CenterpieceWe had discussed the possibility of a maximum deal for Mark Scheifele yesterday on The Hockey Show with both Beans and I believing that it would be a maximum deal somewhere in the range of $6 million annually. Today, we found out that Beans and I have a pretty good pulse on the Jets' salary cap management because the Jets announced that they had signed the 23 year-old centerman to an eight-year, $49 million deal with an annual cap hit of $6.125 million.
Personally, that's a pretty good deal for the top-line centerman in Winnipeg who certainly would have been coveted if he were to hit the open market. Instead, he'll be in the double-blue of the Winnipeg Jets until he's 31 or until the Jets decide to move him. He does have a ten-team no-trade clause written into the deal that takes effect in the contract year that he becomes eligible for free agency.
If he's in Winnipeg until the end of the deal and the salary cap continues to climb, this could be a steal at the annual cap hit. Only time will tell, but the best young player on the Jets roster is now locked up long-term to help solidify the team.
Deep Down The MiddleThe Colorado Avalanche strengthened their lineup by bringing back an important asset. The club announced today that they had re-signed restricted free agent Nathan MacKinnon to a seven-year, $44.1-million contract that works out to an annual $6.3 million cap hit. The 2014 Calder Trophy winner will now be in an Avalanche uniform until he's 27 with this deal.
"Signing Nathan to a long-term contract was a priority this offseason," Avalanche General Manager Joe Sakic stated in a press release. "He is going to be a key part of our team for many years to come and it was important to secure his rights moving forward."
MacKinnon is now the highest-paid Avalanche player, some $300,000 richer than both Matt Duchene and Erik Johnson. The Avalanche, like the Jets, have a few more restricted free agents to sign including Tyson Barrie, but getting a star like MacKinnon under contract long-term is very good for the club.
Where Money Grows On TreesI have to admit that SKA St. Petersburg is a pretty impressive club with the likes of Ilya Kovalchuk, Anton Belov, Pavel Buchnevich, Joakim Lindstrom, Steve Moses, Alexei Ponikarovsky, and Slava Voynov already on the roster. Kovalchuk toyed with the idea of moving to the Chinese Kunlun team, but I'm thinking he will want to play put the final year of his contract with St. Petersburg.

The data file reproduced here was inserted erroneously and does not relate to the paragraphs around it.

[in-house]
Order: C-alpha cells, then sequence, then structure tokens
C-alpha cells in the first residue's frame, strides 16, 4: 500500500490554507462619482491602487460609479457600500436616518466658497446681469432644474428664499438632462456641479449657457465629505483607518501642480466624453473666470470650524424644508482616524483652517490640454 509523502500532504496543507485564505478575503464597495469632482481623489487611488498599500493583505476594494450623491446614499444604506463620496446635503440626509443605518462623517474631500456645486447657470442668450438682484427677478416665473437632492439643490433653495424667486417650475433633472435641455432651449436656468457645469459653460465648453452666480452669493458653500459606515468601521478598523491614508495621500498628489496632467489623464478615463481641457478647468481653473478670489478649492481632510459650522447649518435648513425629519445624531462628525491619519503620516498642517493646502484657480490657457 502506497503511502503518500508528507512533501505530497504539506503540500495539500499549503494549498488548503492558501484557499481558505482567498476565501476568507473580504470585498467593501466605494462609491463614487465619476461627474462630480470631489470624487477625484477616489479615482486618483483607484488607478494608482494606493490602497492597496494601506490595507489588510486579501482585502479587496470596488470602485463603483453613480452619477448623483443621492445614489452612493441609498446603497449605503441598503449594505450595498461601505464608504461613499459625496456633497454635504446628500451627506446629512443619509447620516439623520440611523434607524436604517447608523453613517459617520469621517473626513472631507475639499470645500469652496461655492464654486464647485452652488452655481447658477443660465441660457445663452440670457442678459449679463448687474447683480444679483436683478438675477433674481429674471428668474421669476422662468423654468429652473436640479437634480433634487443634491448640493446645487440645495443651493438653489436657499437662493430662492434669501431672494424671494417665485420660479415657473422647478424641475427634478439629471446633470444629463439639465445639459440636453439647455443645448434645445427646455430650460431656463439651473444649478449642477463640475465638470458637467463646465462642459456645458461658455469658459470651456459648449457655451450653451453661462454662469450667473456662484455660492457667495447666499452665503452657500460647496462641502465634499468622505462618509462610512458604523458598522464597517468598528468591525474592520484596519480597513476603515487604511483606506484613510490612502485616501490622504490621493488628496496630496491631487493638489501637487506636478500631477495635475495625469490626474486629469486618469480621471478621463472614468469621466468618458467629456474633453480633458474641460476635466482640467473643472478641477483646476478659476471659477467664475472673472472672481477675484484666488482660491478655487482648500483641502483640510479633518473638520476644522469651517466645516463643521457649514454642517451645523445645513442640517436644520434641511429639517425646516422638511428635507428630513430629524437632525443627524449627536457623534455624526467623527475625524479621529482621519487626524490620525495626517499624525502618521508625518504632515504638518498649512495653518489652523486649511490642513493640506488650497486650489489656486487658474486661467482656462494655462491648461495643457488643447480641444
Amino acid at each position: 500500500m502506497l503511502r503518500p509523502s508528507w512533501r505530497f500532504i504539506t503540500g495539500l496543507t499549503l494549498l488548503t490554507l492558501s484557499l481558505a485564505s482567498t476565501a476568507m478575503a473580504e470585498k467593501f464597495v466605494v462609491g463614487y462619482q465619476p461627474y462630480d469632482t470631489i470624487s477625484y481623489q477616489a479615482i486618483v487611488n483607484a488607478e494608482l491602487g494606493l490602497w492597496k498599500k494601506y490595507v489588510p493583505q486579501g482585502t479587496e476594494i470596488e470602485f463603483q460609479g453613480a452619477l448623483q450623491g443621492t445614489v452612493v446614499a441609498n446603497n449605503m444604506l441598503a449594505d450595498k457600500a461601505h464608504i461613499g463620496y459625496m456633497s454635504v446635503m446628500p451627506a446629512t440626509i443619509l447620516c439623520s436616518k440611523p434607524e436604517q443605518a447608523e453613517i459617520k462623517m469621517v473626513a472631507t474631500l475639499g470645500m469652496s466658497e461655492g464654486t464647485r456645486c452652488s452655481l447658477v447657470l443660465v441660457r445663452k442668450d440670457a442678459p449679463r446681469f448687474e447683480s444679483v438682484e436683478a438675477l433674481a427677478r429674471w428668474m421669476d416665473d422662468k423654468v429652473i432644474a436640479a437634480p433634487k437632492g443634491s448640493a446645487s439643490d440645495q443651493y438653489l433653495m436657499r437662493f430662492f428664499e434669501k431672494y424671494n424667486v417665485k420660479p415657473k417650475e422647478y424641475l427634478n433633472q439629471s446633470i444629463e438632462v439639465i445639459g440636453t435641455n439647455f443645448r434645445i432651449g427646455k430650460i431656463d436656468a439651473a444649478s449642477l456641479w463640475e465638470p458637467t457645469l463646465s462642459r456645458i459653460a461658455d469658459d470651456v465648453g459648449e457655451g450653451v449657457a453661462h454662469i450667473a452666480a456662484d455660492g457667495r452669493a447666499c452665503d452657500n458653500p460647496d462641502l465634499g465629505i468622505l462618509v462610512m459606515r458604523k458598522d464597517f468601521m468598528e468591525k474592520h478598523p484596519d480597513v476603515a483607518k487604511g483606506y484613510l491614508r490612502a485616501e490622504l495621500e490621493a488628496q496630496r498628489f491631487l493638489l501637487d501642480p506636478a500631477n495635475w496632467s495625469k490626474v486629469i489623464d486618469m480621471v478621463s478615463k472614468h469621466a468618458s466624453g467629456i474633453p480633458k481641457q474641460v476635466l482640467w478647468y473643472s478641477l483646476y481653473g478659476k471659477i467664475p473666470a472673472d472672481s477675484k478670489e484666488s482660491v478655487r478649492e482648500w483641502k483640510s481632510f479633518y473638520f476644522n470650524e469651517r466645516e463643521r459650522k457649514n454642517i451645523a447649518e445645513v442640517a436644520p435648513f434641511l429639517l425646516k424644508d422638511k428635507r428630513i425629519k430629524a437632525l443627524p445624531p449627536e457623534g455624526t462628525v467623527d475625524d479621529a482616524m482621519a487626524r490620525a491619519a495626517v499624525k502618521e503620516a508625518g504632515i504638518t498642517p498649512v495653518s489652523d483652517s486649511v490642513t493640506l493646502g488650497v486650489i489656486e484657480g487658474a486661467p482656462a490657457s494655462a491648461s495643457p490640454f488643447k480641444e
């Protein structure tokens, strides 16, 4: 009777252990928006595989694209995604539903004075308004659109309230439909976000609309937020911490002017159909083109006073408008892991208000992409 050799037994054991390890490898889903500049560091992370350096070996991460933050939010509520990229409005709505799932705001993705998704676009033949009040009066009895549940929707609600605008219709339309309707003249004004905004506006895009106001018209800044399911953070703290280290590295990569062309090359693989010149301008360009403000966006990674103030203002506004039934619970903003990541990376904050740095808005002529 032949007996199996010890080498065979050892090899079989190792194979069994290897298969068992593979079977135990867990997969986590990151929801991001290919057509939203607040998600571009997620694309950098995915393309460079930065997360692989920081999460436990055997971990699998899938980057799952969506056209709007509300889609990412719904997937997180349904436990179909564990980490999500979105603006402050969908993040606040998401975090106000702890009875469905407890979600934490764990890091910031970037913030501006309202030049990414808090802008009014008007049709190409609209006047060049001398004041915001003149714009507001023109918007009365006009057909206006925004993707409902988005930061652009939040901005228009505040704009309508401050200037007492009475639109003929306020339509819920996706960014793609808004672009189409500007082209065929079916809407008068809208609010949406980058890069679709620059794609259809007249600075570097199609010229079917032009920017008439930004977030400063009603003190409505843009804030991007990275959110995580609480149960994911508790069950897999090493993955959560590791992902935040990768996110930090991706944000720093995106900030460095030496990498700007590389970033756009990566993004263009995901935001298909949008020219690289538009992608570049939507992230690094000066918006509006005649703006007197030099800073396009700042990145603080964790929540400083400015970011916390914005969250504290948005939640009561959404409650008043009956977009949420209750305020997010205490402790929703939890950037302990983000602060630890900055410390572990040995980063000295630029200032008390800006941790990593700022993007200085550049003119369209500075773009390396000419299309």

SKA St. Petersburg announced today that they had officially signed former Red Wing Pavel Datsyuk to a two-year deal worth a reported $7.6 million. Sorry, Arizona Coyotes fans. Officially, we can close the book on the Magic Man's NHL career. Perhaps Datsyuk can somehow breathe life back into Kovalchuk's career after the horrendous campaign he played through last season. That will take real magic!
To The Streets!
Inferno's Twitter page, it appeared that the majority of the team was out for the parade. The Calgary Flames had Micheal Ferland, Brian Burke, and Matt Stajan down at the parade as well as the Calgary professional hockey community welcomed the annual event! It should also be noted that members of the WHL Calgary Hitmen were also in the parade, so it was a solid effort from everyone associated with Calgary hockey!
Back To CaliforniaAs the Toronto Maple Leafs wound last season down, you got the feeling that Jonathan Bernier's days with the club were numbered. It would have taken a Herculean effort to have gotten the Leafs anywhere near a playoff spot, but that would have cost them Auston Matthews. In other words, Bernier was stuck between a rock and a hard place because he was damned if he did and damned if he didn't.
For the 2016-17 season, though, he's most likely going to see the playoffs as the Maple Leafs shipped him off to the Anaheim Ducks for a conditional 2017 draft pick. In other words, not much with an asterisk.
The Leafs literally tossed Bernier to the Ducks to complete the trade for Andersen - that's the asterisk. Because he was due a bonus on July 1, the deal to include Bernier was made after the payment was made to save the Ducks some cap room for the upcoming season. More importantly, though, it eases cap space for the Leafs who were headed towards cap purgatory with Bernier's contract still on the books.
The NHL is an accountant's nightmare in the summer, but two teams got it right by making the Andersen-Bernier trade a two-part deal. The Ducks get Bernier at $2.15 million instead of the cost of Andersen's deal, and the Leafs open up $3.55 million in estimated cap space by moving Bernier.
In the end, everyone is in a better place than they were prior to the deal.
Until next time, keep your sticks on the ice!